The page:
that places new demands on their ability to convert website visits into
The trend for manufacturers to sell cars to the public online started with
BMW back in 2015 but accelerated through the pandemic. PSA and Daimler
entered the fray last year, for example, along with VW for the ID.3.
This move to online retail requires a new ability to understand customers
and their preferences and react in real time with maximum effect when they
are on a website. This a capability that currently eludes many
manufacturers. Yet as vehicle-makers also become vehicle-sellers, they need
new tools such as real-time customer segmentation, interaction and
personalisation capabilities. These are solutions that provide virtual
salespeople who move consumers towards purchase but as comfortably and
smoothly as possible.
Advances in this field of technology, which is driven by AI, have also come
just at the right moment for automakers. The big browser companies,
including Google (which has 60 per cent of the market) are ending
third-party cookies. This chokes off the data that has fuelled online
consumer personalisation and insight for years. It will no longer be
possible for an automaker to profile individual consumers by using
third-party cookies to track their activity across the rest of the internet
after a website visit. Apple and Firefox have already pulled the plug on
third-party cookies and Google will follow suit next year. All have acted
out of privacy concerns generated by data legislation such as the EU GDPR
(General Data Protection Regulation).
But to the same extent that battery technology has changed the automotive
market, the advent of easily-implemented real-time segmentation and
behavioural tracking technology gives OEMs all the insight they need to
achieve personalisation and provide customers with a more seamless
experience that moves them towards a purchase.
There are, of course, so many elements of a vehicle purchase that the
consumer can personalise, which is why it is important for manufacturers to
use technology to understand website visitors as quickly and comprehensively
For example, most automotive manufacturers have website tools that allow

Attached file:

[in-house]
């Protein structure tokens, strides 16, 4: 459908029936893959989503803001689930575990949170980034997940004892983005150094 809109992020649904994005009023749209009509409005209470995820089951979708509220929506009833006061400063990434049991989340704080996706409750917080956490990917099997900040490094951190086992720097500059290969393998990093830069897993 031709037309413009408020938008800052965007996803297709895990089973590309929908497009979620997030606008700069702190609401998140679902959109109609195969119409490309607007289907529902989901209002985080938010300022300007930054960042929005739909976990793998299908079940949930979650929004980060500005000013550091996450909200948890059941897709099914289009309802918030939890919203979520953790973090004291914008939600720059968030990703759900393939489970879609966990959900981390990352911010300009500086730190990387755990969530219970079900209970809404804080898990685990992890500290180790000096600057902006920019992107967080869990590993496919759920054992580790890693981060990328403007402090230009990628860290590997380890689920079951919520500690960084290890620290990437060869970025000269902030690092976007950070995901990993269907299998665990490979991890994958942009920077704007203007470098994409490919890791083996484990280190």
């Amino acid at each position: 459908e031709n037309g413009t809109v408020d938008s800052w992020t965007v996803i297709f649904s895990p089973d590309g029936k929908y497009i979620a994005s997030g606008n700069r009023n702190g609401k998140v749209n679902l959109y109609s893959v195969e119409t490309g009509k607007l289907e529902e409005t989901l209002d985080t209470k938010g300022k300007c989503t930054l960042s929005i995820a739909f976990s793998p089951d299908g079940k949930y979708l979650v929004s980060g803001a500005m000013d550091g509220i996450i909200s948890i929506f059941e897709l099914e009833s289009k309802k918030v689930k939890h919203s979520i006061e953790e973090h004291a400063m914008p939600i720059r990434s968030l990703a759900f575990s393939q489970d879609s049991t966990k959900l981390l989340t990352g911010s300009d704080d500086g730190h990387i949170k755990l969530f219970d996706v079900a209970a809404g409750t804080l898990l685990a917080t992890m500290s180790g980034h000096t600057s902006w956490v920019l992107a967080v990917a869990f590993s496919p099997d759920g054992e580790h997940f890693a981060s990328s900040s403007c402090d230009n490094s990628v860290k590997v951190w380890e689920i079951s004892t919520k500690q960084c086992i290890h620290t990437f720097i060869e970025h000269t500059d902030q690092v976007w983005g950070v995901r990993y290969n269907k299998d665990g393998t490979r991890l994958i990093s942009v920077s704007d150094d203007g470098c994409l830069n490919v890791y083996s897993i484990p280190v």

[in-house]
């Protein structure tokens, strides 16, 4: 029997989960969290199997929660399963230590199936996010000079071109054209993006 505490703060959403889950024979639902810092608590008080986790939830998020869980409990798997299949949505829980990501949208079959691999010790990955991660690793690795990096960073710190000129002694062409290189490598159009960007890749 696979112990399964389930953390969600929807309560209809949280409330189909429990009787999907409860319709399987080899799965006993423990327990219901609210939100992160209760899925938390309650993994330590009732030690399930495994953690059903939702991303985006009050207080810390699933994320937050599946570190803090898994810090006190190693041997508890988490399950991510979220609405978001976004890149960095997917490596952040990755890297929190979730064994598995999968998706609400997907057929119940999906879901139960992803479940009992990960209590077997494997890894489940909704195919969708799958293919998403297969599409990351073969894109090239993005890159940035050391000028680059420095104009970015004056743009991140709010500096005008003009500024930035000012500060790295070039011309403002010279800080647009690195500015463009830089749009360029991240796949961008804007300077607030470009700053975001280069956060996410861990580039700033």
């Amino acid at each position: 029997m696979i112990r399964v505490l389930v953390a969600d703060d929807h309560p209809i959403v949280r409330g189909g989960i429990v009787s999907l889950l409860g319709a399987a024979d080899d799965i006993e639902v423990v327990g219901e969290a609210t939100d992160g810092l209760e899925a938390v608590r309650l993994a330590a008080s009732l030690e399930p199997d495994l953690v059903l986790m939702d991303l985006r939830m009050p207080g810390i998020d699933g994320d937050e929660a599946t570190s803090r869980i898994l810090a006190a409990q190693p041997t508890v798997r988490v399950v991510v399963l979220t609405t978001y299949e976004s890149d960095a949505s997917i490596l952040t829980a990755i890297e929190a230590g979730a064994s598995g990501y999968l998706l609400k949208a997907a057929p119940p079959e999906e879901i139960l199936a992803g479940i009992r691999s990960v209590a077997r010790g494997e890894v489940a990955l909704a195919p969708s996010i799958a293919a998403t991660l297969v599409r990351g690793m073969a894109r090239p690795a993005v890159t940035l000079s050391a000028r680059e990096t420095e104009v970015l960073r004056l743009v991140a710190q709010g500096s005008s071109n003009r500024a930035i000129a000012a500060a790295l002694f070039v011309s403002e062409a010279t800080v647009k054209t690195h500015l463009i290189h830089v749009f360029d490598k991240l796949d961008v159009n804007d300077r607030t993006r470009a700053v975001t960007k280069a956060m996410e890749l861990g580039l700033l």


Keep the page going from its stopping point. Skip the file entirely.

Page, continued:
consumers to customise their preferred model, selecting an extensive range
of specifications from engine size to colour and details of interior trim.
Consumers must also choose how they will finance the purchase and perhaps,
how they will trade in or part-exchange their current vehicle.
AI-driven tracking monitors each consumer’s activity in respect of these
different elements when they visit an automaker’s website. Such solutions
use a first-party cookie to store just the unique ID of the user and are not
affected by the third-party cookie ban or privacy restrictions. This
first-party cookie remembers each visitor and their visit. As the visitor
moves around the website the technology will register the subjects that
especially interest them and spot when their behaviour indicates they are
close to buying, or, when they are about to leave.
Acting on the technology’s real-time insights, automakers can intervene with
a timely recommendation, graphic or notification, increasing the likelihood
that a wavering consumer will make a purchase, or at least book a test
drive. Any follow-up emails or communications will also be personalised in
line with their preferences.
Although buying online is far quicker and is free from haggling, many
customers who visit a manufacturer’s website still want to visit a showroom
or dealership before they make the final decision. Either way automakers
need to use segmentation and behavioural tracking technology to personalise
the experience and ensure the potential customer moves along the sales
An automaker company will see from the metrics how this type of segmentation
and interaction technology raises conversion rates, even if customers opt
not to buy online. This is because when customers visit dealerships or
automakers’ showrooms to go for a test drive, the sales staff assisting them
are better informed about their preferences and any possible barriers to
completion of the purchase. The customers themselves also have a much
clearer idea about what they want, which saves everybody’s time and
For consumers, a vehicle remains a highly considered purchase. Back in 2015,
BMW had seen how almost all car-buyers were conducting online research,
which was reducing the number of visits they made to dealers to an average
of 1.4 from an average of four less than two decades earlier. We may now
have reached another milestone in the development of automotive retail. Much
will depend on how well an industry that thrives on innovation uses
technology to meet the new demands and expectations of consumers online.
Automakers certainly need advanced solutions such as AI-driven behavioural
tracking and real-time segmentation technology if they are to fuel increased
conversions. Online automotive is an increasingly sophisticated market where
consumers have a great deal of choice and need active, personalised guidance